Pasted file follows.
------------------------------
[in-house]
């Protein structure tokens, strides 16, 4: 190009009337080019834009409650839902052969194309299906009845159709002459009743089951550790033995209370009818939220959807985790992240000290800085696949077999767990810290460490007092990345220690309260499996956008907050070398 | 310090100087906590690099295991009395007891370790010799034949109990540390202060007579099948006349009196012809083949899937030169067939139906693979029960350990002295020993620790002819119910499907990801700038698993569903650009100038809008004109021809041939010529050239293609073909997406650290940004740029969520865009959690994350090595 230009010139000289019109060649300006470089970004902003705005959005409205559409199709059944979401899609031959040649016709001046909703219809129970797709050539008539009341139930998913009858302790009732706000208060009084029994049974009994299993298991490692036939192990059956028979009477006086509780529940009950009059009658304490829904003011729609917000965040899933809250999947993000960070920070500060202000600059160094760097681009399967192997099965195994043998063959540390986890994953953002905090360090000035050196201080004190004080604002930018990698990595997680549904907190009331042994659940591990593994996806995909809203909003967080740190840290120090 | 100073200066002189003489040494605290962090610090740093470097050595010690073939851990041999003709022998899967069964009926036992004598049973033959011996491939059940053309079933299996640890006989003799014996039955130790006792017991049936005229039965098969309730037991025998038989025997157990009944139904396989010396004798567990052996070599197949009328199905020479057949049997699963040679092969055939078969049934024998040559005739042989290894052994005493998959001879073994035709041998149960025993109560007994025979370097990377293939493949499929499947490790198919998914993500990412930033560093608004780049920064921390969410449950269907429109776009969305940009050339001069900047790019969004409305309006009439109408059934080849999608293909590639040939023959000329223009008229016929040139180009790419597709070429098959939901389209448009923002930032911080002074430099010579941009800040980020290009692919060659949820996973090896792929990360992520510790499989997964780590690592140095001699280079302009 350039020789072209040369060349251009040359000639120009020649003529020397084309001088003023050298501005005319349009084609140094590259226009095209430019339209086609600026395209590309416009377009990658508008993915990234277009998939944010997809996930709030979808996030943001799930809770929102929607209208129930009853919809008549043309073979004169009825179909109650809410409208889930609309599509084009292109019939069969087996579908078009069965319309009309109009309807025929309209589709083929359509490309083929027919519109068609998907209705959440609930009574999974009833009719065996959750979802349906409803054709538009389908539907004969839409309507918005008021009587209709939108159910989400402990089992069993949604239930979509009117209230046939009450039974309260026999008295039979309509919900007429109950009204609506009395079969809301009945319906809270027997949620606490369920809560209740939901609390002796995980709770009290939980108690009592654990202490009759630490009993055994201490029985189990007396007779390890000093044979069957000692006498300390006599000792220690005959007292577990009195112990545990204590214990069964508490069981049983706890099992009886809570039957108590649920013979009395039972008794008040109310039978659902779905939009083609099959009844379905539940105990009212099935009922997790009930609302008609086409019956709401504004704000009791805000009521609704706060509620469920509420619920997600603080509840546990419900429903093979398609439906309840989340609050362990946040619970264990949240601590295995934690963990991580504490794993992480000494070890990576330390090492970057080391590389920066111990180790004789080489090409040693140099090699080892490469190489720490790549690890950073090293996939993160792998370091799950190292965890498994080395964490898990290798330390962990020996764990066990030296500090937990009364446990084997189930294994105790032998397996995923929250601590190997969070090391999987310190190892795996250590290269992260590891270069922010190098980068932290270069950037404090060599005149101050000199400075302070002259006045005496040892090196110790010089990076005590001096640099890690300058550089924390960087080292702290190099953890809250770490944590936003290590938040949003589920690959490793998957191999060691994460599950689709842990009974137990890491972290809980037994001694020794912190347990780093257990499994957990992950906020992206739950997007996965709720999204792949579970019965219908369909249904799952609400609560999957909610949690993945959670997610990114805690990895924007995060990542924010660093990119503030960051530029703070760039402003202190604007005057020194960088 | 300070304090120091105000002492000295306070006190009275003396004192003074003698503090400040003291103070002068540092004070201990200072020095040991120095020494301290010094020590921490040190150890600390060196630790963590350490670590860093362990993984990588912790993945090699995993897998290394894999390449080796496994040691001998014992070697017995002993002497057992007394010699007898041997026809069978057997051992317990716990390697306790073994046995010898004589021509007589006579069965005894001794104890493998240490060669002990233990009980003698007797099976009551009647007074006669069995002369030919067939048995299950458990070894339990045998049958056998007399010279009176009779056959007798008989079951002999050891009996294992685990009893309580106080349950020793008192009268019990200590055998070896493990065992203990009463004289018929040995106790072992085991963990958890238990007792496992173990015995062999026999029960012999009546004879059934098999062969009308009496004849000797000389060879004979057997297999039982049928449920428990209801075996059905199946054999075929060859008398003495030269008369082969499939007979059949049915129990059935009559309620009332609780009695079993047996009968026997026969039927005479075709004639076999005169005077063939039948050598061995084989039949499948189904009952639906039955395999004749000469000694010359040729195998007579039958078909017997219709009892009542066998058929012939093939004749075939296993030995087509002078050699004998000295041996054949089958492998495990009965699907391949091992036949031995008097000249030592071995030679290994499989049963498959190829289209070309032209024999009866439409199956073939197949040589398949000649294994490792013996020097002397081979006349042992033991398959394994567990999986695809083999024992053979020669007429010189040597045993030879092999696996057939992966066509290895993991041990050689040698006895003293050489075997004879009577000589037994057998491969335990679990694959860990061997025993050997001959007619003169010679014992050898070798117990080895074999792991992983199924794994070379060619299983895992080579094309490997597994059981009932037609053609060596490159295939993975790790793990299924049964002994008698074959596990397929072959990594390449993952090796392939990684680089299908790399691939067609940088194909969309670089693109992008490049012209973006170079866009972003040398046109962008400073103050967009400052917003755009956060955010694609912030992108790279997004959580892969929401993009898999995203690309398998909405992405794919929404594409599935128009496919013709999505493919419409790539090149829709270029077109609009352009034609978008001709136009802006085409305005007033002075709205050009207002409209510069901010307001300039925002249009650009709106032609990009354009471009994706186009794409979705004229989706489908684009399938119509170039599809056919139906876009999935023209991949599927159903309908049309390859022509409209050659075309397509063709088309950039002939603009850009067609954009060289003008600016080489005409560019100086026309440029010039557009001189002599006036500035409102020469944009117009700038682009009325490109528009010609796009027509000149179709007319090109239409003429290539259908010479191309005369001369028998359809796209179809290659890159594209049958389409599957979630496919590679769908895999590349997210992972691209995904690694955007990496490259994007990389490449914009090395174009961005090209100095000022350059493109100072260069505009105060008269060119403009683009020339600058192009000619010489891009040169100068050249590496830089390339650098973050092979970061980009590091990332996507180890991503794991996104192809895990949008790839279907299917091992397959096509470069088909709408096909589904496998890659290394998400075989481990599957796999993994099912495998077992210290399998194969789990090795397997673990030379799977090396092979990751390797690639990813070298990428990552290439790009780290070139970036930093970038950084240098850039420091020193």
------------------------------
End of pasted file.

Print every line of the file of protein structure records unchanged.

[in-house]
């Protein structure tokens, strides 16, 4: 190009009337080019834009409650839902052969194309299906009845159709002459009743089951550790033995209370009818939220959807985790992240000290800085696949077999767990810290460490007092990345220690309260499996956008907050070398 | 310090100087906590690099295991009395007891370790010799034949109990540390202060007579099948006349009196012809083949899937030169067939139906693979029960350990002295020993620790002819119910499907990801700038698993569903650009100038809008004109021809041939010529050239293609073909997406650290940004740029969520865009959690994350090595 230009010139000289019109060649300006470089970004902003705005959005409205559409199709059944979401899609031959040649016709001046909703219809129970797709050539008539009341139930998913009858302790009732706000208060009084029994049974009994299993298991490692036939192990059956028979009477006086509780529940009950009059009658304490829904003011729609917000965040899933809250999947993000960070920070500060202000600059160094760097681009399967192997099965195994043998063959540390986890994953953002905090360090000035050196201080004190004080604002930018990698990595997680549904907190009331042994659940591990593994996806995909809203909003967080740190840290120090 | 100073200066002189003489040494605290962090610090740093470097050595010690073939851990041999003709022998899967069964009926036992004598049973033959011996491939059940053309079933299996640890006989003799014996039955130790006792017991049936005229039965098969309730037991025998038989025997157990009944139904396989010396004798567990052996070599197949009328199905020479057949049997699963040679092969055939078969049934024998040559005739042989290894052994005493998959001879073994035709041998149960025993109560007994025979370097990377293939493949499929499947490790198919998914993500990412930033560093608004780049920064921390969410449950269907429109776009969305940009050339001069900047790019969004409305309006009439109408059934080849999608293909590639040939023959000329223009008229016929040139180009790419597709070429098959939901389209448009923002930032911080002074430099010579941009800040980020290009692919060659949820996973090896792929990360992520510790499989997964780590690592140095001699280079302009 350039020789072209040369060349251009040359000639120009020649003529020397084309001088003023050298501005005319349009084609140094590259226009095209430019339209086609600026395209590309416009377009990658508008993915990234277009998939944010997809996930709030979808996030943001799930809770929102929607209208129930009853919809008549043309073979004169009825179909109650809410409208889930609309599509084009292109019939069969087996579908078009069965319309009309109009309807025929309209589709083929359509490309083929027919519109068609998907209705959440609930009574999974009833009719065996959750979802349906409803054709538009389908539907004969839409309507918005008021009587209709939108159910989400402990089992069993949604239930979509009117209230046939009450039974309260026999008295039979309509919900007429109950009204609506009395079969809301009945319906809270027997949620606490369920809560209740939901609390002796995980709770009290939980108690009592654990202490009759630490009993055994201490029985189990007396007779390890000093044979069957000692006498300390006599000792220690005959007292577990009195112990545990204590214990069964508490069981049983706890099992009886809570039957108590649920013979009395039972008794008040109310039978659902779905939009083609099959009844379905539940105990009212099935009922997790009930609302008609086409019956709401504004704000009791805000009521609704706060509620469920509420619920997600603080509840546990419900429903093979398609439906309840989340609050362990946040619970264990949240601590295995934690963990991580504490794993992480000494070890990576330390090492970057080391590389920066111990180790004789080489090409040693140099090699080892490469190489720490790549690890950073090293996939993160792998370091799950190292965890498994080395964490898990290798330390962990020996764990066990030296500090937990009364446990084997189930294994105790032998397996995923929250601590190997969070090391999987310190190892795996250590290269992260590891270069922010190098980068932290270069950037404090060599005149101050000199400075302070002259006045005496040892090196110790010089990076005590001096640099890690300058550089924390960087080292702290190099953890809250770490944590936003290590938040949003589920690959490793998957191999060691994460599950689709842990009974137990890491972290809980037994001694020794912190347990780093257990499994957990992950906020992206739950997007996965709720999204792949579970019965219908369909249904799952609400609560999957909610949690993945959670997610990114805690990895924007995060990542924010660093990119503030960051530029703070760039402003202190604007005057020194960088 | 300070304090120091105000002492000295306070006190009275003396004192003074003698503090400040003291103070002068540092004070201990200072020095040991120095020494301290010094020590921490040190150890600390060196630790963590350490670590860093362990993984990588912790993945090699995993897998290394894999390449080796496994040691001998014992070697017995002993002497057992007394010699007898041997026809069978057997051992317990716990390697306790073994046995010898004589021509007589006579069965005894001794104890493998240490060669002990233990009980003698007797099976009551009647007074006669069995002369030919067939048995299950458990070894339990045998049958056998007399010279009176009779056959007798008989079951002999050891009996294992685990009893309580106080349950020793008192009268019990200590055998070896493990065992203990009463004289018929040995106790072992085991963990958890238990007792496992173990015995062999026999029960012999009546004879059934098999062969009308009496004849000797000389060879004979057997297999039982049928449920428990209801075996059905199946054999075929060859008398003495030269008369082969499939007979059949049915129990059935009559309620009332609780009695079993047996009968026997026969039927005479075709004639076999005169005077063939039948050598061995084989039949499948189904009952639906039955395999004749000469000694010359040729195998007579039958078909017997219709009892009542066998058929012939093939004749075939296993030995087509002078050699004998000295041996054949089958492998495990009965699907391949091992036949031995008097000249030592071995030679290994499989049963498959190829289209070309032209024999009866439409199956073939197949040589398949000649294994490792013996020097002397081979006349042992033991398959394994567990999986695809083999024992053979020669007429010189040597045993030879092999696996057939992966066509290895993991041990050689040698006895003293050489075997004879009577000589037994057998491969335990679990694959860990061997025993050997001959007619003169010679014992050898070798117990080895074999792991992983199924794994070379060619299983895992080579094309490997597994059981009932037609053609060596490159295939993975790790793990299924049964002994008698074959596990397929072959990594390449993952090796392939990684680089299908790399691939067609940088194909969309670089693109992008490049012209973006170079866009972003040398046109962008400073103050967009400052917003755009956060955010694609912030992108790279997004959580892969929401993009898999995203690309398998909405992405794919929404594409599935128009496919013709999505493919419409790539090149829709270029077109609009352009034609978008001709136009802006085409305005007033002075709205050009207002409209510069901010307001300039925002249009650009709106032609990009354009471009994706186009794409979705004229989706489908684009399938119509170039599809056919139906876009999935023209991949599927159903309908049309390859022509409209050659075309397509063709088309950039002939603009850009067609954009060289003008600016080489005409560019100086026309440029010039557009001189002599006036500035409102020469944009117009700038682009009325490109528009010609796009027509000149179709007319090109239409003429290539259908010479191309005369001369028998359809796209179809290659890159594209049958389409599957979630496919590679769908895999590349997210992972691209995904690694955007990496490259994007990389490449914009090395174009961005090209100095000022350059493109100072260069505009105060008269060119403009683009020339600058192009000619010489891009040169100068050249590496830089390339650098973050092979970061980009590091990332996507180890991503794991996104192809895990949008790839279907299917091992397959096509470069088909709408096909589904496998890659290394998400075989481990599957796999993994099912495998077992210290399998194969789990090795397997673990030379799977090396092979990751390797690639990813070298990428990552290439790009780290070139970036930093970038950084240098850039420091020193």